She also echoed Forssmed’s statement to follow current advice and recommendation regarding the virus.

“Vaccinate yourself according to the current recommendations. Vaccinations are still the best way to protect yourself against the risk of serious illness,” she said.

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‘A game changer’: Airlines demand EU explain new border system for non-EU travellers

Industry associations representing airlines have called on European authorities to plan a “public communications campaign” to alert non-EU nationals about new requirements to enter and exit the Schengen area.

'A game changer': Airlines demand EU explain new border system for non-EU travellers

The EU Entry/Exit System (EES) will record the biometric data (finger prints and facial recognition) of non-EU citizens travelling for short stays to the Schengen area (EU countries minus Ireland, Romania and Bulgaria, plus Norway, Iceland, Liechtenstein and Switzerland), each time they cross the external borders.

Fully digital, the system will enable the automatic scanning of passports replacing manual stamping by border guards. The data collected will be kept in a centralised database shared among the Schengen countries.

The EES was created to tighten up border security and will ensure the enforcement of the 90-day limit in any 180-day period for tourists and visitors. But it requires changes in the infrastructure at the external borders, including airports, and the setting up of a new digital infrastructure to connect authorities in participating countries.

Its entry into operation has already been delayed several times. The latest date for the EES launch was May this year, but last week European authorities decided to postpone it again “due to delays from the contractors”. It is now expected to enter into force at the end of 2023, as The Local reported this week.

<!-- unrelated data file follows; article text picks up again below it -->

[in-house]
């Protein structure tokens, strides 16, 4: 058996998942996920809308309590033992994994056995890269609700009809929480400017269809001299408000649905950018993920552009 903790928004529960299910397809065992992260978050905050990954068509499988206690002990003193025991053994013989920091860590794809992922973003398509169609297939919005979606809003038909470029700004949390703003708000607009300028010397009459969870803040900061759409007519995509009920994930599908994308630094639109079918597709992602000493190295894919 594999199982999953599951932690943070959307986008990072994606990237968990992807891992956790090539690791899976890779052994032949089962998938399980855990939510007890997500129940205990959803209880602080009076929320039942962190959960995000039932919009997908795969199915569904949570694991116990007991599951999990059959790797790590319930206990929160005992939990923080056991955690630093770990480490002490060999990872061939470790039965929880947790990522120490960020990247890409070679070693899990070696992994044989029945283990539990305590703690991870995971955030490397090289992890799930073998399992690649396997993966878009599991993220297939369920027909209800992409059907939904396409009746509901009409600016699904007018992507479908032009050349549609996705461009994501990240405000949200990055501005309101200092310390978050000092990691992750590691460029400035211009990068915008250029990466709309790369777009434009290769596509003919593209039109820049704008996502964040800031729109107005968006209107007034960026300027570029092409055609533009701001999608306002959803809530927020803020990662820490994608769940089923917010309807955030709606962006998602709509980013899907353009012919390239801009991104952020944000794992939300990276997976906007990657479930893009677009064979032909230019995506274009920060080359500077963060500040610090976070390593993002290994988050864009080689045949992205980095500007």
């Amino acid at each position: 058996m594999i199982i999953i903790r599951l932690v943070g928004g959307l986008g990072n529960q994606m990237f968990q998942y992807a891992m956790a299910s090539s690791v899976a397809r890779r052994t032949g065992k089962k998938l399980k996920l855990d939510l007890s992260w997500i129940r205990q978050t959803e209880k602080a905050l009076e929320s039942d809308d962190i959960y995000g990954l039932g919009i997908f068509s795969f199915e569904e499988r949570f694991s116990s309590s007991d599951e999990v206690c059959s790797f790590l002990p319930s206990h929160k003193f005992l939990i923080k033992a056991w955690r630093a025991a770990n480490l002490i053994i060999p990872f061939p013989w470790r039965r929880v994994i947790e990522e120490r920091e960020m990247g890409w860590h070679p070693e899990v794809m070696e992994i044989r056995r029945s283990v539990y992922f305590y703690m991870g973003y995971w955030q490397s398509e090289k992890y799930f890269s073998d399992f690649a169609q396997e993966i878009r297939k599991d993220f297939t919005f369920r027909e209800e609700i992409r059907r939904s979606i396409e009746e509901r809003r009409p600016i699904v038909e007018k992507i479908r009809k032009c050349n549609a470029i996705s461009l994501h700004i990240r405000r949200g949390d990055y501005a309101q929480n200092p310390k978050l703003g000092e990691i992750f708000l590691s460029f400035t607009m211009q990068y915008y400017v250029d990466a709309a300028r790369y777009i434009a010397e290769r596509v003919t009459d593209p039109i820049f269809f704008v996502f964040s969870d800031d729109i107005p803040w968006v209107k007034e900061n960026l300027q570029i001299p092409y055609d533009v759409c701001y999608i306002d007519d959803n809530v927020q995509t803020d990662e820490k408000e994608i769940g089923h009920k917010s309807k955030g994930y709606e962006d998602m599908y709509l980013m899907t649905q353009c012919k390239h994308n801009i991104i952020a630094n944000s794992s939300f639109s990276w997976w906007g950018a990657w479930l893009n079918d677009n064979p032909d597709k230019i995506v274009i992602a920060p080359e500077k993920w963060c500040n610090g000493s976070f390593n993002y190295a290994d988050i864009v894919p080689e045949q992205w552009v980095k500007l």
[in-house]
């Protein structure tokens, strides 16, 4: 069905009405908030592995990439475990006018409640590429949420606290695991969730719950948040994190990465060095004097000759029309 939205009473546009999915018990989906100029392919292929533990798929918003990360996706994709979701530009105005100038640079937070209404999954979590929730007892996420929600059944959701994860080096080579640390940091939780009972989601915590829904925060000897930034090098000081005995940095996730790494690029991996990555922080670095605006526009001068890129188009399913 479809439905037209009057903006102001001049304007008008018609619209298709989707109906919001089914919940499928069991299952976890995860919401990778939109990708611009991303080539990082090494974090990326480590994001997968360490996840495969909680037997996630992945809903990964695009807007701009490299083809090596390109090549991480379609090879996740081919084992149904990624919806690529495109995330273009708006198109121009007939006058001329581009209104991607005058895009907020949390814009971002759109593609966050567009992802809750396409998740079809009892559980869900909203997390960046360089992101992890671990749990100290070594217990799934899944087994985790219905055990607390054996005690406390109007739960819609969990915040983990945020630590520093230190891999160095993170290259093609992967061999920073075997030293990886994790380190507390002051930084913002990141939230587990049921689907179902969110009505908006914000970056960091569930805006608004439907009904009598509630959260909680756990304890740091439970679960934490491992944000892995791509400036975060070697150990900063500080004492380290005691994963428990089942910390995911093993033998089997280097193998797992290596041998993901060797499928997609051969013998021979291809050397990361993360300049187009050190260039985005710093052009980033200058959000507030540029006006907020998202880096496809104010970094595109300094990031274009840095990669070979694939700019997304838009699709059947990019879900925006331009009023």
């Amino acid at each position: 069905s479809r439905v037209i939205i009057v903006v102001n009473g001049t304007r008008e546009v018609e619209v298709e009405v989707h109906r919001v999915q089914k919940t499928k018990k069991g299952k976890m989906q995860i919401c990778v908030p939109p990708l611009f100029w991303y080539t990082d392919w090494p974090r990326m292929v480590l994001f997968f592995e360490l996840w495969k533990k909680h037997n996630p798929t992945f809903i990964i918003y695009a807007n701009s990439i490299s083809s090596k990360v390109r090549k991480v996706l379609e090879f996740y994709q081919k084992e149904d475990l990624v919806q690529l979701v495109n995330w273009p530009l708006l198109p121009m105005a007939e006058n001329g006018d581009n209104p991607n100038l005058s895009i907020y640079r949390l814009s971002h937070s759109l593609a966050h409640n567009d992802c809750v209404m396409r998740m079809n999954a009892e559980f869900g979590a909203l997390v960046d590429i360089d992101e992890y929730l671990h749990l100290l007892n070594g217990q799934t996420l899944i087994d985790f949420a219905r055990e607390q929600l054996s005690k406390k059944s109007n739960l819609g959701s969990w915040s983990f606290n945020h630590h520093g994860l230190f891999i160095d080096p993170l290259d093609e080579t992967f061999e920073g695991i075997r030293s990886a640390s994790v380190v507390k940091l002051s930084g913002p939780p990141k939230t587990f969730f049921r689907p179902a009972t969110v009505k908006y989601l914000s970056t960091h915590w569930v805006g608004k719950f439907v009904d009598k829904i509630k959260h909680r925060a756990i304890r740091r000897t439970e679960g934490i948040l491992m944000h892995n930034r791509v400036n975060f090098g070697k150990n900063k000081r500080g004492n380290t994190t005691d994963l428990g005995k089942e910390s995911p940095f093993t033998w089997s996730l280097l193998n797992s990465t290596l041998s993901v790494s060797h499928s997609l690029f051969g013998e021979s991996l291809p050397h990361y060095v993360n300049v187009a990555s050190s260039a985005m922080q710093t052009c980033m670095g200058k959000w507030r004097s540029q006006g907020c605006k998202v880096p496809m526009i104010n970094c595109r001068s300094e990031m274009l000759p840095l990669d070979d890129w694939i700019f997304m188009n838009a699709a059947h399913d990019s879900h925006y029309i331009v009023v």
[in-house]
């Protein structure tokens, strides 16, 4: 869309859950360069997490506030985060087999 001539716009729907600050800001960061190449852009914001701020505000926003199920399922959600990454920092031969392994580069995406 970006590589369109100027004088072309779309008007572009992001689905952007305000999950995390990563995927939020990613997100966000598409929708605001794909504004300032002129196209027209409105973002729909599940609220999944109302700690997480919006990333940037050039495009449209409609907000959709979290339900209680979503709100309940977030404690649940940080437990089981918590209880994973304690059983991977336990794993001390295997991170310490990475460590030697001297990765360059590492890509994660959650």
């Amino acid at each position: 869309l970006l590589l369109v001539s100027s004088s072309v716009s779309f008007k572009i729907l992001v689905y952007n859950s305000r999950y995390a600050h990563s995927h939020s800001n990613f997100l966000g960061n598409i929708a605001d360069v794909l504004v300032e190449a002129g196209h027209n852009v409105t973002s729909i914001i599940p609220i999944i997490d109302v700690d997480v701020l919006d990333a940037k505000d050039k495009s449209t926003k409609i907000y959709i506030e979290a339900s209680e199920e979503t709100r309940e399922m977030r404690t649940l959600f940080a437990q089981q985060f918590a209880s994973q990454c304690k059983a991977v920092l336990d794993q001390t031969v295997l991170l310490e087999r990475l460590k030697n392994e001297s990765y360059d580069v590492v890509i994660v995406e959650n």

Airline associations including European region of Airports Council International (ACI), Airlines for Europe (A4E), the European Regions Airline Association (ERA) and the International Air Transport Association (IATA) welcomed the delay and said further preparations are needed.

“The EES will be a game changer for how the EU’s borders are managed. There are, however, a number of issues which must be resolved to ensure a smooth roll out and operation of the new system so that air passengers do not face disruptions,” a joint statement says.

Things to be resolved include a “wider adoption and effective implementation of automation at national border crossing points by national authorities, funding by member states to ensure a sufficient number of trained staff and resources are deployed to manage the EU’s external border, particularly at airports,” and the “deployment of sufficient resources” to help airports and airlines with new procedures.

Airlines also said there needs to be a public communications campaign to inform non-EU citizens about the changes.

In addition, industry groups called on EU-LISA, the agency responsible for managing the system, to “strengthen communication” with airlines and with international partners such as the US “to ensure IT systems are connected and compatible.”

The decision to postpone the EES entry into operation until after the summer “will give airlines, airports and EU and national authorities the opportunity to resolve these issues and ensure the system is fully tested,” the statement continues.

The EU-LISA is currently preparing a revised timeline for the launch, which will be presented for approval at the Justice and Home Affairs Council, the meeting of responsible EU ministers, in March 2023.

This article was prepared in cooperation with Europe Street News.